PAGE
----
Published April 02, 2013
New research offers a way to ease the debilitating nerve pain commonly caused by some chemotherapies.
Up to 40 percent of people who receive neurotoxic chemotherapy will suffer from ongoing nerve pain, which consists of tingling sensations, which feel like pin pricks, or pain in the hands and feet.
Researchers at the University of Michigan studied 231 patients with nerve pain over the course of five weeks. Results indicated the antidepressant duloxetine, also known as Cymbalta, which has also been known to decrease diabetic nerve pain, was effective at reducing pain compared to the placebo.
“We have up to this point not had good treatment options, so this is a very interesting study in that it does show some significant improvements in the patients that take this medication,” said Dr. Harold Goforth, a pain expert at the Cleveland Clinic’s Taussig Cancer Institute.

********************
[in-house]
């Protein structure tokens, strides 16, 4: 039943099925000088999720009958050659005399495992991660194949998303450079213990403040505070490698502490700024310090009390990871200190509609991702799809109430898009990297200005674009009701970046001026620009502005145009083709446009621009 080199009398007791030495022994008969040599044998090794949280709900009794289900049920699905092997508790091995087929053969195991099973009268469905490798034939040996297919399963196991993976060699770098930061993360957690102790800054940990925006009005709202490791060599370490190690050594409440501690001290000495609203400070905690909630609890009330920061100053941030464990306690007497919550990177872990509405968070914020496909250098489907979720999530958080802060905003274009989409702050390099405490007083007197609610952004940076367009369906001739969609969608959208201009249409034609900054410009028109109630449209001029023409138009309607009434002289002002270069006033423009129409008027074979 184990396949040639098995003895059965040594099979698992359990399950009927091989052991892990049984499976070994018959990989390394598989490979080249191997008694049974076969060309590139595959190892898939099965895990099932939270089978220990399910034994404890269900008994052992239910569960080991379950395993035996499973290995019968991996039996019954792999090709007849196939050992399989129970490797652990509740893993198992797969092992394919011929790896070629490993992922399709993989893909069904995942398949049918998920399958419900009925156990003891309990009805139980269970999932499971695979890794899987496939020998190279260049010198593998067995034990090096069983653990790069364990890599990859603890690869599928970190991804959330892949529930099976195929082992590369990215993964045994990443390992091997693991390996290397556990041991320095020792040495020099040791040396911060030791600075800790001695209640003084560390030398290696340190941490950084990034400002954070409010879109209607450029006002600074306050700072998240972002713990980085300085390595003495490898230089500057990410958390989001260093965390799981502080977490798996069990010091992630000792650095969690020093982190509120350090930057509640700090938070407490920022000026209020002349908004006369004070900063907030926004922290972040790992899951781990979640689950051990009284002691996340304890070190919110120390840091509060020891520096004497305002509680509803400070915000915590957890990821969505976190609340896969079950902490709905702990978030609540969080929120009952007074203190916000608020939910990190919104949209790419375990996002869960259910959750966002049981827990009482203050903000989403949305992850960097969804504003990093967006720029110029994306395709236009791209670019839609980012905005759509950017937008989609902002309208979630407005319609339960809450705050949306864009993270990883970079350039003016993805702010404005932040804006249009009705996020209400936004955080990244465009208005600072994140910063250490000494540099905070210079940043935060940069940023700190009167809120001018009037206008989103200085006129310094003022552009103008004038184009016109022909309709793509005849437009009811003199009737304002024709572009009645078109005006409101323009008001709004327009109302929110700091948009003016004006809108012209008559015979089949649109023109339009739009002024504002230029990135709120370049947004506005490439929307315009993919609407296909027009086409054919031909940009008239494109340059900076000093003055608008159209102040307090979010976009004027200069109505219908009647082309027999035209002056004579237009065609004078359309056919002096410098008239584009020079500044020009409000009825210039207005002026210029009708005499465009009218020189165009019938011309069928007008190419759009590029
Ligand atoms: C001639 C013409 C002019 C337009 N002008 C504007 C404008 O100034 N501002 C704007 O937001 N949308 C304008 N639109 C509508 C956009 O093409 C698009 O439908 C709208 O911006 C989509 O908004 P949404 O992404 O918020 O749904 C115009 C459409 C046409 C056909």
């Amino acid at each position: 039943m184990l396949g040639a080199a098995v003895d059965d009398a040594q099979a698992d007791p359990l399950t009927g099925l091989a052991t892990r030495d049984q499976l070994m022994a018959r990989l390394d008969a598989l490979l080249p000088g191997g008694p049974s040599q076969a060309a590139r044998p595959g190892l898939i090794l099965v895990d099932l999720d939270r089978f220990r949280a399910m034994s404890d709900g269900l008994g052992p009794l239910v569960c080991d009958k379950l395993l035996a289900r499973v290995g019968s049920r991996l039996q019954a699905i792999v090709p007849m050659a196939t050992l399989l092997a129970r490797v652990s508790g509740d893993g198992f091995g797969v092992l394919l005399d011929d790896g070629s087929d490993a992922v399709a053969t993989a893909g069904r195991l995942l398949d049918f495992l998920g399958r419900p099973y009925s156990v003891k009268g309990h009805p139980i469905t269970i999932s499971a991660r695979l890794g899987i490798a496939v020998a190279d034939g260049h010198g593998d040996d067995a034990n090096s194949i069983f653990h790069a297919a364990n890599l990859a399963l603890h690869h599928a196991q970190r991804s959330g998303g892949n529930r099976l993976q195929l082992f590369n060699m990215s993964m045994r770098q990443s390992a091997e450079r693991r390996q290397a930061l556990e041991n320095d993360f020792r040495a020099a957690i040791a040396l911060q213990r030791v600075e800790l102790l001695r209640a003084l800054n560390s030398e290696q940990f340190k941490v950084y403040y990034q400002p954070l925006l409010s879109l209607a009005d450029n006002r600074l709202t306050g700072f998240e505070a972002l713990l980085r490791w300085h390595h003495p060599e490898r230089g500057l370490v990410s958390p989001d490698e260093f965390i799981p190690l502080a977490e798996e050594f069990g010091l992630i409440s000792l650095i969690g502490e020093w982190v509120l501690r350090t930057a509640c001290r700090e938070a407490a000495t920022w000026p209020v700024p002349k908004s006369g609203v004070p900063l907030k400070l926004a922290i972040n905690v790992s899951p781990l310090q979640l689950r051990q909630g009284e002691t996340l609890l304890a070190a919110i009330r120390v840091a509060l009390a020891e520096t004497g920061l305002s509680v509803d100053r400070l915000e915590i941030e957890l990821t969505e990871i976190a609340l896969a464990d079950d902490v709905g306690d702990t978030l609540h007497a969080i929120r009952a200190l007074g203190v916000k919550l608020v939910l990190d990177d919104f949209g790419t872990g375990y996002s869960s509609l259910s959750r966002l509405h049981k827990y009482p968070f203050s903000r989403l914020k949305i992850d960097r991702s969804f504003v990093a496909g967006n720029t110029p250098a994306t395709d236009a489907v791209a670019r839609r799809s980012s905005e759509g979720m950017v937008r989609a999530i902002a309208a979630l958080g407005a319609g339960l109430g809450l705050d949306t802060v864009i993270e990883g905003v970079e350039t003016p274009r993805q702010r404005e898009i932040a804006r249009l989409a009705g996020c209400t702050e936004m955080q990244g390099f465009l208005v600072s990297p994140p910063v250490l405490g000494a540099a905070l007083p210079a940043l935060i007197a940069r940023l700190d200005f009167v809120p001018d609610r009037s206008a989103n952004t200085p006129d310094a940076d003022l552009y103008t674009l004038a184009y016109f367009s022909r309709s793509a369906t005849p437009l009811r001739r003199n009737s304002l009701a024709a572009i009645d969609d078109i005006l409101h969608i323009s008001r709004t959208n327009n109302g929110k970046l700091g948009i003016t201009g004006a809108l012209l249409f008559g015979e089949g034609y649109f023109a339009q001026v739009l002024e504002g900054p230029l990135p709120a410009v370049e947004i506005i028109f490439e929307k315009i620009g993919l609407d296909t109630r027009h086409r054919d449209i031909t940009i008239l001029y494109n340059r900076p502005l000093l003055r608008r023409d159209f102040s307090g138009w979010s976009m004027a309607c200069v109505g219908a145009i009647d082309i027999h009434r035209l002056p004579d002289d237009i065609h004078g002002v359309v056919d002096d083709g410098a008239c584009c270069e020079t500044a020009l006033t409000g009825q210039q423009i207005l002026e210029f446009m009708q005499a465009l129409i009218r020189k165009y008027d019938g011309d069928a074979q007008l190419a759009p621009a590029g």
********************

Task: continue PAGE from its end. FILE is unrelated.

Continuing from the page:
“It gives us hope that we are potentially better understanding this damage and that we can better tailor treatments in the future to better treat this and restore function in people in addition to curing their cancer.”
The study is published in the Journal of American Medical Association.